Tarascon Stagecoach

Tarascon Stagecoach (La Diligence de Tarascon)

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Vincent van Gogh, Dutch. 1853-1888

October 1888. Oil on Canvas.  On long-term loan from The Henry and Rose Pearlman Foundation, to the Princeton University Art Museum. Currently on exhibit at the Museum of Fine Art, Houston Texas.

In a letter to Theo on October 13, 1888, Vincent refers to one of his favorite books, Tartarin de Tarascon by Alphonse Daudet, with “the old Tarascon diligence….Well, I’ve just painted that red and green carriage in the yard of the inn.” The stagecoach stopped at Arles, midway along its route from Nimes.

Here is a life size sculpture reproduction in the yard at the Grounds for Sculpture at Hamilton New Jersey.

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Taracson Stagecoach – Hamiton New Jersey

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SERVICE DE TARASCON

 

 

 

 

NUTCRACKER

 

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Once upon a time in a land far away

In the country of New Jersey

I endeavored to to take my Jersey wife to the ballet.

We also took along my mother-in-law for the ride

Whom I deemed Mother Nature

And we crossed the river to the Philly side.

And there for one brief shining moment

There were two ball busters at the Nutcracker.

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Snow Queen

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Sleeping Beauty

It was a fairy tale romance…..

A BRIDGE TOO FAR

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Last night, Governor Chris Christo appeared on Billo Riley’s television show, Fear Factory, on The Fox Force Five Network. What follows is a partial transcript of the interview:

Billo Riley: Governor Christo, you have been described as a prince of a man and that there is no way that you would have done anything so sinister as to order the lane closings on the George Washington Bridge. Can you tell us what your view on life is in general and on politics in particular?

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Chris Christo: Sure, Billo. That’s a great question. Thanks for asking. My view is this: A man who tries to be good all the time is bound to come to ruination among so many men who are not good. Therefore, a prince, such as myself, if he wants to keep his authority, must learn how to be not so good.

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Billo Riley: And Governor, if I may be so bold to ask, if the situation requires gentle persuasion, what say you?

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Chris Christo: Well, Billo, besides what I just said, it should be kept in mind that the temperature of a crowd is mutable. While it might be easy to persuade them of something, it might be difficult maintain their belief. Therefore, when the time comes when the public no longer believes of their own accord, they may have be compelled to believe by force.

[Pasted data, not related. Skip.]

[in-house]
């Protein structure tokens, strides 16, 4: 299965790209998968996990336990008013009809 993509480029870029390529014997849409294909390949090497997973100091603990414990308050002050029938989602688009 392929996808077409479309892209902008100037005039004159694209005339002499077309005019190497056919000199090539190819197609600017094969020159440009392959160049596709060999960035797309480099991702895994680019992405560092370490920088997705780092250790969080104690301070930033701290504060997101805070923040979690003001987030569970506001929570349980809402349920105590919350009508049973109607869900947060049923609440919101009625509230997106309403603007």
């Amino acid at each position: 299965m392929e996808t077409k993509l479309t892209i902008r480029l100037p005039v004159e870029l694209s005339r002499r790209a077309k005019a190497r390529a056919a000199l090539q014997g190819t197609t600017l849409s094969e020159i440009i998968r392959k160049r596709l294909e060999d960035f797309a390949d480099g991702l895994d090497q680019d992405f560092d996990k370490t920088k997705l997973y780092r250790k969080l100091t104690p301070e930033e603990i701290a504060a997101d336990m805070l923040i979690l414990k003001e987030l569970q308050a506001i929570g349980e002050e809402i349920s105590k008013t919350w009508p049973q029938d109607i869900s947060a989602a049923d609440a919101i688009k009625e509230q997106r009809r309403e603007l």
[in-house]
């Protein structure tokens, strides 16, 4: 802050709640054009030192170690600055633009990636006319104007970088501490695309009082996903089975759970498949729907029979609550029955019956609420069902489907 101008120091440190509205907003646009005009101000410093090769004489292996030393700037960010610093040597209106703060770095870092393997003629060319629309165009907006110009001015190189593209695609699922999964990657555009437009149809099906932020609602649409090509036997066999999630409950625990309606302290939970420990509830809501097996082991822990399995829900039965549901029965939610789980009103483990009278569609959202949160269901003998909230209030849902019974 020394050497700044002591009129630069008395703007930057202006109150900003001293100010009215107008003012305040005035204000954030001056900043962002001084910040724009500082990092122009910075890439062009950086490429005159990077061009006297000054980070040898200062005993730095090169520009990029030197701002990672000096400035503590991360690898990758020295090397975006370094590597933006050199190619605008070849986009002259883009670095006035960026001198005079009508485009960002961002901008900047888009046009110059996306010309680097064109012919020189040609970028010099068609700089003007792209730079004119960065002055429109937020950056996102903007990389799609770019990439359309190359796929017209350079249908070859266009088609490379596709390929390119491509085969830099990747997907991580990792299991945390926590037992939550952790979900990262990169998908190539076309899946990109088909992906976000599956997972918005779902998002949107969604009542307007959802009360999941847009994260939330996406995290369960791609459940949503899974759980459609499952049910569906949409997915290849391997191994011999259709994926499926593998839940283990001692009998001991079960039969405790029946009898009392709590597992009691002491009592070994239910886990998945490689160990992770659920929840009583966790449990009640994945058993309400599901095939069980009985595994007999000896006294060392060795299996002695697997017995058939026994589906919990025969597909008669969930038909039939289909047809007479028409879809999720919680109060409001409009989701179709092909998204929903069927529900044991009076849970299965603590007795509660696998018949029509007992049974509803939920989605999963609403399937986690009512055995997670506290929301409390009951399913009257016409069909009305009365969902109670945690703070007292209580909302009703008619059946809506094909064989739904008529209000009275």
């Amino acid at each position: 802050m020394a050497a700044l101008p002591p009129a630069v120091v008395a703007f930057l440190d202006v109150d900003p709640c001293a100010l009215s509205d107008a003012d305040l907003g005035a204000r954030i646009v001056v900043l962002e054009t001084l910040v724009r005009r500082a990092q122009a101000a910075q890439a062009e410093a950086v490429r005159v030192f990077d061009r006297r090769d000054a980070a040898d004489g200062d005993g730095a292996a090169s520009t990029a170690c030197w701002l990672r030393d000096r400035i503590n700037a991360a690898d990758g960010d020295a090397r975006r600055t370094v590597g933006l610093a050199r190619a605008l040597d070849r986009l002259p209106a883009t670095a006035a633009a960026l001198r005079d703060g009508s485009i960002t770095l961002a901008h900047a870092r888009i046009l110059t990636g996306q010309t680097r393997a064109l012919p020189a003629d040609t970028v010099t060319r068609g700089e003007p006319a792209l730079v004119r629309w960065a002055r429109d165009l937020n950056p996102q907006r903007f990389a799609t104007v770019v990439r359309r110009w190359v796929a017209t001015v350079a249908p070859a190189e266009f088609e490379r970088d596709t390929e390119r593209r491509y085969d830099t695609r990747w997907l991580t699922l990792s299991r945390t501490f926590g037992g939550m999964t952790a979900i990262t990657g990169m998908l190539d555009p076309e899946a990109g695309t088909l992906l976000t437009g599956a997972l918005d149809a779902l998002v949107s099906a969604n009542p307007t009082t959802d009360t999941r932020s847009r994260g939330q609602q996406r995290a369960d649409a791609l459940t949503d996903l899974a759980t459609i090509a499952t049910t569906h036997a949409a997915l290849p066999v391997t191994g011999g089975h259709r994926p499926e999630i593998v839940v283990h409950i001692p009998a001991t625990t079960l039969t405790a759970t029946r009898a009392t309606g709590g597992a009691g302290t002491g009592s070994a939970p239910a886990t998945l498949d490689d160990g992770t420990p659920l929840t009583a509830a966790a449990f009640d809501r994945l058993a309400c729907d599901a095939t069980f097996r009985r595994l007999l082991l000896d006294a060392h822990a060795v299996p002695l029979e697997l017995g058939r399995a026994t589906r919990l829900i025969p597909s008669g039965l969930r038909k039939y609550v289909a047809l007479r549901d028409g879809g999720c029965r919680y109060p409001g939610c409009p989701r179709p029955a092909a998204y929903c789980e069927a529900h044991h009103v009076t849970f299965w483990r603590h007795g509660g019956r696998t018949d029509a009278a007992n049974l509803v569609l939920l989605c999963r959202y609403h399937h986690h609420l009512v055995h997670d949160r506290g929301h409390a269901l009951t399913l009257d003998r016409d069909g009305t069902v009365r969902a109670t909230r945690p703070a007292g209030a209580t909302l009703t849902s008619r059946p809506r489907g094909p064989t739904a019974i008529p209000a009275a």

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Photo credit NICHOLAS KAMM/AFP/Getty Images)

Billo Riley: How would you go about this so called gentle persuasion?

Chris Christo: Well, you see, Billo, people are so simpleminded, and answer so completely to their immediate needs, when the need to deceive arises I never fail at finding willing dupes. Everyone sees what you appear to be, few really know what you are.

Billo Riley: Were you absolutely truthful in your recent press conference?

Chris Christo: Well, to tell the truth, Billo, sometimes words must serve to veil the facts. But this should only happen in such a way that no one becomes aware of it. If they do, I always have plenty of excuses at hand to be produce immediately.

Billo Riley: But in that case, how can we trust anything that you say?

Chris Christo: Well, Billo, the crowd always is taken by appearances. The public in general judge more from appearances than from reality. All men have eyes, but few have the gift of sight.

Billo Riley: I noticed you got rid of your deputy chief of staff and several other high ranking associates rather quickly. Would you care to comment on that?

Chris Christo: Sure. Any cruelty that has to be executed should be done so at once, so that the less it is tasted, the less it offends. Benefits, on the other hand must be given out a little at a time, so they will be appreciated more. We cannot flinch at the betrayal of one’s friends, and showing no loyalty, mercy, or moral obligation. These are the means that lead to power.